New reloader, first load: questions

Discussion in 'Long Range Hunting & Shooting' started by Brydawg512, Mar 21, 2019.


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  1. Pete Callamaras

    Pete Callamaras Well-Known Member

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    Read this advice at least TWICE! It si spot on!
    Al powders have a "burn rate" which tells you how "fast" the powder burns. Higher burn rate are mostly pistols, slower are usually rifles (mix then up and you have a MAJOR problem). Middle is looking at burn rates of the powders and then go for the one in the middle. The manuals get you at a safe starting point.
    Rifling Twist Rate
    By Chuck Hawks
    Inside of a rifle barrel there are spiral grooves, called rifling. These are intended to spin the bullet to keep it stable (point on), without wobbling or tumbling, during its flight to the target. The tighter the spiral grooves, the faster the bullet spins. The tightness of the spiral is called the "twist rate."
    The rate of twist is expressed as one turn in so many inches (i.e. 1 in 10" or 1:10). The caliber, length, shape and velocity of a bullet determine its optimum twist rate. The standard twist for a rifle barrel is designed to stabilize the range of bullets and velocities normally associates with that particular cartridge out to very long range. Spinning a bullet markedly too slow or too fast is detrimental to accuracy.
    It takes less twist to stabilize a given bullet at high velocity than at low velocity. At the same velocity in the same caliber, longer bullets require faster twist rates than shorter bullets.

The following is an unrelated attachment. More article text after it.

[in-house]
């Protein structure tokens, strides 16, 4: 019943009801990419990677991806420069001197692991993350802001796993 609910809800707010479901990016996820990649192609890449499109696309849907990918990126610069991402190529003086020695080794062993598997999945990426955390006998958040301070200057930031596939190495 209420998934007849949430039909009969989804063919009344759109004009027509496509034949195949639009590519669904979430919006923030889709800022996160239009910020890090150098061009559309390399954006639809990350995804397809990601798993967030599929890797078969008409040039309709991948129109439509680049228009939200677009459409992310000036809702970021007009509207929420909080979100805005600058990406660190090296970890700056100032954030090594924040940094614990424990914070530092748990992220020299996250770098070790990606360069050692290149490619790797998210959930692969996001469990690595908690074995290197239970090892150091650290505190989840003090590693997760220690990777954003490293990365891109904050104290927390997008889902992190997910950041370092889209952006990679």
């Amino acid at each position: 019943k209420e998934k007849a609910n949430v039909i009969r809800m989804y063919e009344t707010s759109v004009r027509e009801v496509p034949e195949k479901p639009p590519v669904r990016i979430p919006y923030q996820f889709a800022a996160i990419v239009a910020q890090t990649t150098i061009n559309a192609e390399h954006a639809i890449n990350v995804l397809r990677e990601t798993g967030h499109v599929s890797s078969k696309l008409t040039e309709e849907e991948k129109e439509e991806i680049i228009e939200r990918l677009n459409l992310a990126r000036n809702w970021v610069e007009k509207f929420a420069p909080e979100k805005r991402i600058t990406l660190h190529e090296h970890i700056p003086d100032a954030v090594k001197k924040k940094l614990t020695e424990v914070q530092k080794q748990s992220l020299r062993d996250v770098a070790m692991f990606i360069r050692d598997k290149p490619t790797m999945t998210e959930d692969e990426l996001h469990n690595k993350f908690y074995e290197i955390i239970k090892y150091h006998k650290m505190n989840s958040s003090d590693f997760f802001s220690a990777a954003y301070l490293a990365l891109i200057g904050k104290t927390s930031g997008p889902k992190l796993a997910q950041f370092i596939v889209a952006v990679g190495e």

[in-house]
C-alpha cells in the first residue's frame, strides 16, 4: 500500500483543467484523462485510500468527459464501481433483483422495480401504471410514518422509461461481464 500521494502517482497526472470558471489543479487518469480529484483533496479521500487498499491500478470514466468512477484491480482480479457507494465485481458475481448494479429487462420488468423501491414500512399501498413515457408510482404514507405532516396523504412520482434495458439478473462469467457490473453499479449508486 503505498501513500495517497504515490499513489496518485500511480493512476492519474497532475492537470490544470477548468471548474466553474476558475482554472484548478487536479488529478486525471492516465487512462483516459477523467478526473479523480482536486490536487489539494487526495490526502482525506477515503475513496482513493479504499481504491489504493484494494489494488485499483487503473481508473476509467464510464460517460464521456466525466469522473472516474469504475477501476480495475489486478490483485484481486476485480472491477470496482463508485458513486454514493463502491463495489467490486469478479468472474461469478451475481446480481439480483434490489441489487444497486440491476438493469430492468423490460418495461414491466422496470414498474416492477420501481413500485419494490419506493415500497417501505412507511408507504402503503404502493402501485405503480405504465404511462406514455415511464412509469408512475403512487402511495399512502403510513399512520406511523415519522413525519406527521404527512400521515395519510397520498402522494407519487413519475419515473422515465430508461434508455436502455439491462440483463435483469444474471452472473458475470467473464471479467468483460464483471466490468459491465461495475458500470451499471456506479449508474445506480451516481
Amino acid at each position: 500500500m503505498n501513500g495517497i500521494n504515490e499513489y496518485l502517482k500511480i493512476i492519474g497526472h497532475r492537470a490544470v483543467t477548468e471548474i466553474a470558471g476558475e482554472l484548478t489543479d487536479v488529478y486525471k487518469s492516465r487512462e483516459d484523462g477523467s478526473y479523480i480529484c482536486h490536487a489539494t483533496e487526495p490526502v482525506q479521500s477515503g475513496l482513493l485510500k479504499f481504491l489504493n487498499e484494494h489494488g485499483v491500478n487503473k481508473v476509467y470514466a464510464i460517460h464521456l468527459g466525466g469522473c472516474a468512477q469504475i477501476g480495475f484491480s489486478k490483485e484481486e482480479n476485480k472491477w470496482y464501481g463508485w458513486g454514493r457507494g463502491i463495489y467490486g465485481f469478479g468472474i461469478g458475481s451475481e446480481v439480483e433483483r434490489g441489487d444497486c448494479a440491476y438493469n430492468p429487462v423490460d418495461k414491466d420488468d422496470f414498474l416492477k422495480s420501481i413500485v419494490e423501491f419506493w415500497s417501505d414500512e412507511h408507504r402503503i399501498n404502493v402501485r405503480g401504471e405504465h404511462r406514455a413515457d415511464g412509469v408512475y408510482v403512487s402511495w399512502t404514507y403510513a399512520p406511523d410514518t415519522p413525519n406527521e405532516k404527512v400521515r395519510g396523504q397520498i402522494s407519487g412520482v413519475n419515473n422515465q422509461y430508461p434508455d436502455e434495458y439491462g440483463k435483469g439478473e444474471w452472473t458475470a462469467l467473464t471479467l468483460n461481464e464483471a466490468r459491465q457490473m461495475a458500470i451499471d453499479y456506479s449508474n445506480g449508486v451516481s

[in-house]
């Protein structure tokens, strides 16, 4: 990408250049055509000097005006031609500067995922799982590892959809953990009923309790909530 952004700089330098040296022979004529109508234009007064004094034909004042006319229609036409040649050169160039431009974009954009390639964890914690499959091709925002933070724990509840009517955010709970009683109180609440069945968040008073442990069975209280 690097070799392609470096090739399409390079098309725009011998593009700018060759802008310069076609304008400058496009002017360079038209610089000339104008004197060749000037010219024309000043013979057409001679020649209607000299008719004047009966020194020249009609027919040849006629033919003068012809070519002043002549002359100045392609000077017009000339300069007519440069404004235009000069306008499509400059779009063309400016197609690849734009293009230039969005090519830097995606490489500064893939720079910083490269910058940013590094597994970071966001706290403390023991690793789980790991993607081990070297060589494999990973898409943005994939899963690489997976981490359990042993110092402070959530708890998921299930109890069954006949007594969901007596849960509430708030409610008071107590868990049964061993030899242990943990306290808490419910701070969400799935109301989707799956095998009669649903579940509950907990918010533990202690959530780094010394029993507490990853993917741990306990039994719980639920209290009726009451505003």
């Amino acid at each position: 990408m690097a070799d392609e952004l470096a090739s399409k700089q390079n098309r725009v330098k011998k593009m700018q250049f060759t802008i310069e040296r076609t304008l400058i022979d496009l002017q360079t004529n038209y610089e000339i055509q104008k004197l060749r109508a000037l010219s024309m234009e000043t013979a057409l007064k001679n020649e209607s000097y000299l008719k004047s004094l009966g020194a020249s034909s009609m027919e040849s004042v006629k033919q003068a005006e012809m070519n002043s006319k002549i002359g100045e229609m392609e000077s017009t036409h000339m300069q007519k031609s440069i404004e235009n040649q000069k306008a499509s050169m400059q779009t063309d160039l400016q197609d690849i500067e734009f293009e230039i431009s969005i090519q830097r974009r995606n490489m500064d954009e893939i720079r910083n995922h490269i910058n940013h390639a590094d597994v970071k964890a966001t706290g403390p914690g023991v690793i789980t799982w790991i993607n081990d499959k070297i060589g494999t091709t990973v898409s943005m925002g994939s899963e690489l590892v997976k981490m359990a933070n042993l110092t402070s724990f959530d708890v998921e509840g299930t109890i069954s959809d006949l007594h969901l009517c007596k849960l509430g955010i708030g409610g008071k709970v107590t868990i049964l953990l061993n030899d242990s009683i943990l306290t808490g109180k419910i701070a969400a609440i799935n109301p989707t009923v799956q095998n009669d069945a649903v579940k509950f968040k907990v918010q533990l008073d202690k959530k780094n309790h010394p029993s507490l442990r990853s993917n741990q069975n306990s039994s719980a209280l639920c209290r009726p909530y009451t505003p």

A faster twist increases pressure, barrel wear and also the strain on the bullet jacket, which can actually come apart if spun too fast. This particularly applies to frangible varmint bullets, which have very thin jackets, fired at high velocity in very fast twist barrels, such as the 1 in 7" twist barrels supplied on many .223/5.56mn AR-15 type rifles.
     
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  2. Pete Callamaras

    Pete Callamaras Well-Known Member

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    IMHO you are at the same starting point as most new reloaders. Massive info overload and in the massive learning mode. The best advice as stated earlier - find a/some experienced in reloading and LISTEN and learn. The mechanics of reloading is easy ( put stuff in and pull handle), the art (WHAT AND HOW MUCH to put in) is not. SAFETY is paramount!
     
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  3. Bevmach

    Bevmach New Member

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    Finding the powder/bullet combination that works best for you and your rifle is the FUN part. As was said earlier, pick several of the most common types of powder, go to the gun store, and see what's available in your area.
    I have a 270 Ruger 77 that will not group 130 grain bullets. I finally found that with Reloader 19 and a Sierra Gameking 140 Grain bullet, it shoots less than 1" at 100.
    The answer to your question is yes, it's trial and error.
    You can get a good idea of what others have tried from the reloading manuals and off of Loaddata.com, but you have to find what works best for you.
     
  4. 19elkhunter51

    19elkhunter51 Well-Known Member

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    I started reloading over forty years ago. Like so many others have said, I am still learning things about reloading. My advice would be, purchase multiple reloading manuals from different sources. Sierra, Nosler, Hornady, Lyman are all a good starting point. Read them before you pull the handle on any thing.